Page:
New era for pacifist Japan

The Japan Times - News
Source of the original article


‘War legislation’ raises regional, public fears amid lack of Diet opposition



Marking a historic change in Japan’s pacifist postwar defense posture, two contentious security laws took effect Tuesday that will allow Tokyo to exercise its right to collective self-defense without breaking the Constitution.

Until now, even though that right is endowed to every nation by the United Nations Charter, the pacifist Constitution was widely considered as banning the option in war-renouncing Article 9, until the Abe administration opted to reinterpret it, rather than formally amend it.

Many of those opposed to the changes have called the new laws “war legislation,” fearing the nation will either enter, or be dragged into, military conflicts that are not of its making.

The laws are sure to unnerve neighbors like China, which has increasingly been alarmed by the gradual transformation of the Self-Defense Forces, which are poised to play bigger roles in East and Southeast Asia.

Yet Prime Minister Shinzo Abe, whose administration drove the divisive legislature through the Diet despite the biggest protests in recent memory, believes the new framework will bolster the Japan-U.S. Alliance at a time when Japan faces an increasingly turbulent security situation in Asia.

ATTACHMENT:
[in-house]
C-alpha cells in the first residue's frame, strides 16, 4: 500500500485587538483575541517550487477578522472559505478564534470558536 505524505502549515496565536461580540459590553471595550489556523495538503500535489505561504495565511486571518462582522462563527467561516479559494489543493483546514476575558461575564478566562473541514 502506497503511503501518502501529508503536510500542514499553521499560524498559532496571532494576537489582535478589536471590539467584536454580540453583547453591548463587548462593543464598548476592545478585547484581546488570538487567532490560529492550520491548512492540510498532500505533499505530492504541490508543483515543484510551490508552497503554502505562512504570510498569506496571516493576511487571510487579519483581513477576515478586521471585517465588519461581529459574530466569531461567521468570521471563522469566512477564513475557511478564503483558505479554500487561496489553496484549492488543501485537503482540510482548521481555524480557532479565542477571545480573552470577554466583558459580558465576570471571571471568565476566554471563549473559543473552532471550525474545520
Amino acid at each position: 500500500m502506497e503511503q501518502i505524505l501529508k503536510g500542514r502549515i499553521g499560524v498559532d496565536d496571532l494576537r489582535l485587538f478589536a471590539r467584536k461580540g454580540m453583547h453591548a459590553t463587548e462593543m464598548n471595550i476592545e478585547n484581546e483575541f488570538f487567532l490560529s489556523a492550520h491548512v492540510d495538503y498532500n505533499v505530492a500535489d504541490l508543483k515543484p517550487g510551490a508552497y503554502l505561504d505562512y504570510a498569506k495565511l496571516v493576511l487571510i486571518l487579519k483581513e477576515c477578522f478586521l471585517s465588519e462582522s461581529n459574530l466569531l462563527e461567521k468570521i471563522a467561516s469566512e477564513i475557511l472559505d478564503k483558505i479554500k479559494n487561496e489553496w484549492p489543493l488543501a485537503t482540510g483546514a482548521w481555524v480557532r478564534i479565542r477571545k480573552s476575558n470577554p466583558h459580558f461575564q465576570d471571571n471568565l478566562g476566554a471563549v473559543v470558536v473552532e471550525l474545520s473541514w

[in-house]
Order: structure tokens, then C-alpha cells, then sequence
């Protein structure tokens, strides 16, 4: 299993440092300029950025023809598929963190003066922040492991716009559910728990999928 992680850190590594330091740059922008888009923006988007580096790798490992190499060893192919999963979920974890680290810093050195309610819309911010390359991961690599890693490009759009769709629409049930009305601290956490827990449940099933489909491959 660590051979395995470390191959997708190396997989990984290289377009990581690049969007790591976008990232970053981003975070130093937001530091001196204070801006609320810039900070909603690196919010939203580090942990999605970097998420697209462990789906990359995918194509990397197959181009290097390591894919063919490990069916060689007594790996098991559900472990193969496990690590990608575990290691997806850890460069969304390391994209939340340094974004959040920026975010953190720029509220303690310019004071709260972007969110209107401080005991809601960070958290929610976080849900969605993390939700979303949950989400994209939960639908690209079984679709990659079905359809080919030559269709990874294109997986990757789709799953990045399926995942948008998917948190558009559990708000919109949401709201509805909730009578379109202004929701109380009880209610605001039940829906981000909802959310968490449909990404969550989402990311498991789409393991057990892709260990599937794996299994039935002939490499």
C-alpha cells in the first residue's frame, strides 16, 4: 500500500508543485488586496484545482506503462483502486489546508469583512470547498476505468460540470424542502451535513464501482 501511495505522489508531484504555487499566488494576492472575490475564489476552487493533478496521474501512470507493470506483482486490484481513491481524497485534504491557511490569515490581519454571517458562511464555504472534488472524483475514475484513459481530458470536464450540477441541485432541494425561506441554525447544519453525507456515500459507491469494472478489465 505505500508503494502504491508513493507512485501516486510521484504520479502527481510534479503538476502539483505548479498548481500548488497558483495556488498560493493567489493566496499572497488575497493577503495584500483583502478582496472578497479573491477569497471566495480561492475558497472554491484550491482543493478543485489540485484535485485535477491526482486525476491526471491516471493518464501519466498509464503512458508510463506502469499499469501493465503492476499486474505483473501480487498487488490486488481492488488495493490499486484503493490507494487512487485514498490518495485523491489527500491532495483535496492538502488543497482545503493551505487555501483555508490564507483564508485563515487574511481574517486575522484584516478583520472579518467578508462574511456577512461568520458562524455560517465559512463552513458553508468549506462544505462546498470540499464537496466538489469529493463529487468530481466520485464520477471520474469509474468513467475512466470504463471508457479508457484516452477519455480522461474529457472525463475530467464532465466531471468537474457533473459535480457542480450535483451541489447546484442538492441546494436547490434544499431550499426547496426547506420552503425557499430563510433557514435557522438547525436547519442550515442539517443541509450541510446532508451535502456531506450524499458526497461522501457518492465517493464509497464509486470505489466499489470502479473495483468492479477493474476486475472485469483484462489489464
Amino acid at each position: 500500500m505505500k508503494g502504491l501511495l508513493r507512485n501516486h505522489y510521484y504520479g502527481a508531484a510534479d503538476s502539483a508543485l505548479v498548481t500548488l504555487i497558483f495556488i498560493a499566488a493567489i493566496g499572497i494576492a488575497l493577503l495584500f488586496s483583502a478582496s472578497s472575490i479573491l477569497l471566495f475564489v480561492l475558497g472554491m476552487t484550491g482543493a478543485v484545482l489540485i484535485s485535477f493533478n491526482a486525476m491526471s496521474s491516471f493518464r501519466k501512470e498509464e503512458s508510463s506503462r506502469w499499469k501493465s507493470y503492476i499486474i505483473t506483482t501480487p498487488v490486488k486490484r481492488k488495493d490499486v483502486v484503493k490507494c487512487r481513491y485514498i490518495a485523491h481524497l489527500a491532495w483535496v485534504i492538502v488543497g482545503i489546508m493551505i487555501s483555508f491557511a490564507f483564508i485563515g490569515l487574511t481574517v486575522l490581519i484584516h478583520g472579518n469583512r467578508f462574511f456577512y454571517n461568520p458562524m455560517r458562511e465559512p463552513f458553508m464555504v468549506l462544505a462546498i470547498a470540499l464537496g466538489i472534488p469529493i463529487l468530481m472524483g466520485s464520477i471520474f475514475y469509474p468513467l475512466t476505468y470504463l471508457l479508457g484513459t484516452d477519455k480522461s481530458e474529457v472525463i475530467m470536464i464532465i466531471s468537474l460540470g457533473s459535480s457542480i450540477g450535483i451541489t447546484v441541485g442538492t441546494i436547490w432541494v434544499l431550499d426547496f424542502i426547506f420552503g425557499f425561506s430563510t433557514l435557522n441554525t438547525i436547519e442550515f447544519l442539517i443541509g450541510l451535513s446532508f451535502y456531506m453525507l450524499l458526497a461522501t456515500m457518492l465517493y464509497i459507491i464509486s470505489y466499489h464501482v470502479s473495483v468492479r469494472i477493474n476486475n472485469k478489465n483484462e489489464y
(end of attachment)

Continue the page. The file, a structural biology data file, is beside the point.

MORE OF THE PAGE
North Korea has recently escalated its provocative nuclear and missile tests and China is challenging the regional order by aggressively flexing its maritime military might.

“The quality of Japan-U.S. alliance has reached the point where we can defend each other from now on,” Abe said during an Upper House budgetary committee session when asked about the laws’ implementation. “Our ties have become much stronger.”

However, the new laws only enable the government to exercise the right to collective defense under certain circumstances, such as mobilizing the SDF to defend an ally, namely the United States, or countries when not doing so could jeopardize Japan’s own safety and security.

For example, SDF personnel may be required to protect U.S. military vessels under such contingencies as all-out war on the Korean Peninsula. Japan could also help remove mines where the U.S. Navy is operating.

The laws also expand the scope of where and to whom the SDF can provide logistical support.

Previously, the SDF could only provide such support to the U.S. military on or near Japanese territory. But the new laws broaden the types of operations and support, allowing for instance, the provision of munitions to other nations if Japan’s security will be threatened by failing to do so.

The implementation of the laws underscores that Abe, whose ambition is to ultimately revise Article 9 of the Constitution, is managing to check off his wish list in a timely manner while his ruling Liberal Democratic Party-led coalition, which wields enormous power, has no viable opposition in the Diet.

The newly launched Democratic Party, which deems the laws unconstitutional and is now the largest opposition force, is stepping up its criticism of the LDP in the run-up to this summer’s crucial Upper House election.

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